I also asked you Oliver if I could post, not the part about the decision and all that, but about the potential risk. People need to know the truth; flat out, end of story. And now that you've said I could, I plan on posting not necessarily a cautionary tale, but just putting the risks out there in black and white. I have to be honest, I'd have probably still decided to go ahead with it, but many may not have had they been armed with these facts. And that's what they are now, known potential complications.

I imagine my stents have now taken pretty good hold since they are the 12 mm ones and are not only "jammed" in there but have lined themselves with venous cells as was confirmed at my last follow up. Everyone going into this needs to know the risks flat out. I must admit to being upset with Dr. Dake as well. My friend's 24 year old daughter who had this done about 7 weeks ago was not warned about the accessory nerve potential and only asked about it because I told her to. To me, that's not cool. Like Marc said, me, Marie and Sharon all had the nerve banged pretty hard and that was 3 of the first 14 patients. So doing the math, that's just over a 20% chance of that happening. That's not "negligible". And now that the size has been adjusted to compensate for that, we now have what happened to you. Is that going to increase now?

We really all are teaching moments at this point. Like I said, I probably would have done it anyway since that's the type of person I am. That approach to life has served me well at times, but it's also bitten me in the ass pretty hard at times. But many are much more cautious than me, and many, like you Oliver, were not as severely affected by MS and could say "I'm going to wait and see what happens for a while". So as I said, I'm going to post about what happened as you said I could, but not about the decision to do it and the interactions between you and Dr. Dake. Simply going to put it out there as a "this happened" and you should all be aware who elect to proceed. I'll wait a few days to put it out there and let you tell me if you even want me to. You're head must still be spinning; but I do feel obligated to talk about it. I talked about our shoulders, about Holly and now I think people just need to know. It's not like you get a pamplet with this procedure like a vasectomy. There's no "what to expect" manual yet. We have to do that.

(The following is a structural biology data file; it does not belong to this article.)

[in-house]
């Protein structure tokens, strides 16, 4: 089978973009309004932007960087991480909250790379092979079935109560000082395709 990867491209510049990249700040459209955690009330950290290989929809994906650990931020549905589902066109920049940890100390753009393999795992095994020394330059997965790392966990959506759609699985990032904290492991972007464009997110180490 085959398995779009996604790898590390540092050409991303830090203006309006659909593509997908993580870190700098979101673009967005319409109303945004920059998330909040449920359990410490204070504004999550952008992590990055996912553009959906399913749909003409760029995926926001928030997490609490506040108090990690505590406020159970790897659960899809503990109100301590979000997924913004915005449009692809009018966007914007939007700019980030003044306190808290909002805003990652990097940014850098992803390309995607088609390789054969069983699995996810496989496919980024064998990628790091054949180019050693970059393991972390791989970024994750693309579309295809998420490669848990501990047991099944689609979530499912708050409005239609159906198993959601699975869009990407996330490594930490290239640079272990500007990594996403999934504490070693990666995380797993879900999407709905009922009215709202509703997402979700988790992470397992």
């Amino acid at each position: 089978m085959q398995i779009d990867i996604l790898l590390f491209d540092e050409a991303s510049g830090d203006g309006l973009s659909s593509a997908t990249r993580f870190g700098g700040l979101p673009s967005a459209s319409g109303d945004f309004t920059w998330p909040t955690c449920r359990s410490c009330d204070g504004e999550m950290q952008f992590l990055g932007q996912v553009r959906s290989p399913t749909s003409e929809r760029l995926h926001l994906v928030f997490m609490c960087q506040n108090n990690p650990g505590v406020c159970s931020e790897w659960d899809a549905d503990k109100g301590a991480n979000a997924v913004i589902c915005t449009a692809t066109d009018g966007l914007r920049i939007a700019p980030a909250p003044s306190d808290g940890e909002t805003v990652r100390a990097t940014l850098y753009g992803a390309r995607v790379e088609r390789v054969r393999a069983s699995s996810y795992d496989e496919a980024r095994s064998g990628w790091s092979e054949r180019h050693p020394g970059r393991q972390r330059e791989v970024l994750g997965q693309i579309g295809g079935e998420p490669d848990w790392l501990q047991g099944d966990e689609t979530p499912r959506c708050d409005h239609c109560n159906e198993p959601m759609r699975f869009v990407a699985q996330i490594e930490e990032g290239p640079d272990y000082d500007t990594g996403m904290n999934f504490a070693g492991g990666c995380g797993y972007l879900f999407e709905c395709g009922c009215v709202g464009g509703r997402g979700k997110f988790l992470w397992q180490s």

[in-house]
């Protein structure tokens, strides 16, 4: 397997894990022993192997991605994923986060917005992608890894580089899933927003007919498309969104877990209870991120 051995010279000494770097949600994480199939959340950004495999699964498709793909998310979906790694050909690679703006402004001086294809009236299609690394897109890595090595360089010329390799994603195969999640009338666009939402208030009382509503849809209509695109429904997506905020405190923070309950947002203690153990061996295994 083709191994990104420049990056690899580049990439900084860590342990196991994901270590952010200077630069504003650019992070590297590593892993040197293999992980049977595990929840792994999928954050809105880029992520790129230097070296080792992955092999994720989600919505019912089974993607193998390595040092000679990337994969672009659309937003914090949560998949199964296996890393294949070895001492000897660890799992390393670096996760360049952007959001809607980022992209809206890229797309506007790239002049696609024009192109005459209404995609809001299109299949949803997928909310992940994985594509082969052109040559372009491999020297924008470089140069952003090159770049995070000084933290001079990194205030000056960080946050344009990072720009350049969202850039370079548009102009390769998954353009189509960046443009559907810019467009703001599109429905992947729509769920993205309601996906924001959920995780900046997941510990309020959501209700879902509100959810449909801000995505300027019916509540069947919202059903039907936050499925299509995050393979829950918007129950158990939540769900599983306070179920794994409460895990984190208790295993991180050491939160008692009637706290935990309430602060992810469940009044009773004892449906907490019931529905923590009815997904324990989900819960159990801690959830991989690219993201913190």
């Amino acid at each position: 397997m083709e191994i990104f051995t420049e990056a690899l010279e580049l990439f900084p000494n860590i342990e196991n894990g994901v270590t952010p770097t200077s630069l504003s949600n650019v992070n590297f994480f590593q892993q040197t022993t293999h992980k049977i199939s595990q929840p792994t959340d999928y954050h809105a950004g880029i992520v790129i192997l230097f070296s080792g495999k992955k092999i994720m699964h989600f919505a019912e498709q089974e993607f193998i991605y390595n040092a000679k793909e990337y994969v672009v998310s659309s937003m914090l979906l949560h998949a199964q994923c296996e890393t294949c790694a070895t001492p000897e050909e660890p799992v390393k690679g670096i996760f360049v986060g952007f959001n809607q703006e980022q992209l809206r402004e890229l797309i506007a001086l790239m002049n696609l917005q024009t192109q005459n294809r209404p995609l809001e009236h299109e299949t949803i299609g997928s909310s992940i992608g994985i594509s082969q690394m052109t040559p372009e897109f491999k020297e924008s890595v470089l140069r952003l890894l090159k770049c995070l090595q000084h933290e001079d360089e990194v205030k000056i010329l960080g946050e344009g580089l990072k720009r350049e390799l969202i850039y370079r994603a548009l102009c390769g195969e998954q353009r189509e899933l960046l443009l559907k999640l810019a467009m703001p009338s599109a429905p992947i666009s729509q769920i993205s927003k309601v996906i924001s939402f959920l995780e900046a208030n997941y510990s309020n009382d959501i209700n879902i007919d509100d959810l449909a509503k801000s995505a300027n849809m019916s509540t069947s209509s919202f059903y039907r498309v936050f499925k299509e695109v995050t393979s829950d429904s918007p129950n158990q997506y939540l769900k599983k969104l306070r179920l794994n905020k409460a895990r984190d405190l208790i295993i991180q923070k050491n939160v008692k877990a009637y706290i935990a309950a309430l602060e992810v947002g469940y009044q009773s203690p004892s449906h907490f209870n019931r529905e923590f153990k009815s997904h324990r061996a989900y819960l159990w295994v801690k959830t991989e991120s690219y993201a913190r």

I'll finish with wishing you nothing but full and speedy recovery. This had to have scared you half to death. You and your family are so pleasant to be around and I hope you are on your feet again very soon.
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Postby MrSuccess » Sat Nov 28, 2009 10:14 am

Lew , your statements are misleading. By all accounts - including yours - stent surgery has been benefical .

It is unfortunate that a small fraction of Dr. Dakes stent patients have some shoulder/nerve pain. The majority do not. As far as we know as not all post here at TIMS.

As I said before , Dr. Dake responded to the shoulder complaints , and modified his procedure . Other than Radek .... with success. I suspect Dr. Dake will revert to his original stent calculations.

Lew , has the idea that the stent itself - Radeks - may have been faulty crossed your mind ? :evil:

As always , I find your posts interesting . I think I have read most if not all of them . Am I correct in saying you are a very impatient man ? I think you have said that about yourself from time to time.

Your shoulder will need time to heal .

As we all are sadly aware , one of the stent patients -Holly - died after receiving her surgery . It was proven to be unrelated to her stent surgery.
The CCSVI critics hopes were dashed.

From all I have read about Dr. Dake , you can bet the next stent patient will be 65 times more safer than before. We learn more from negitive than positive experiences .

For now , let's not give the CCSVI critic's any fuel for their fire. :idea:





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Postby cheerleader » Sat Nov 28, 2009 10:17 am

mr. success-
please stop trolling. You are a provacateur, and we don't need it. Seriously. You take up precious space on this website. Let the folks who understand this discuss it uninterrupted.
Thanks, Lew-
cheer
Husband dx RRMS 3/07
dx dual jugular vein stenosis (CCSVI) 4/09
http://ccsviinms.blogspot.com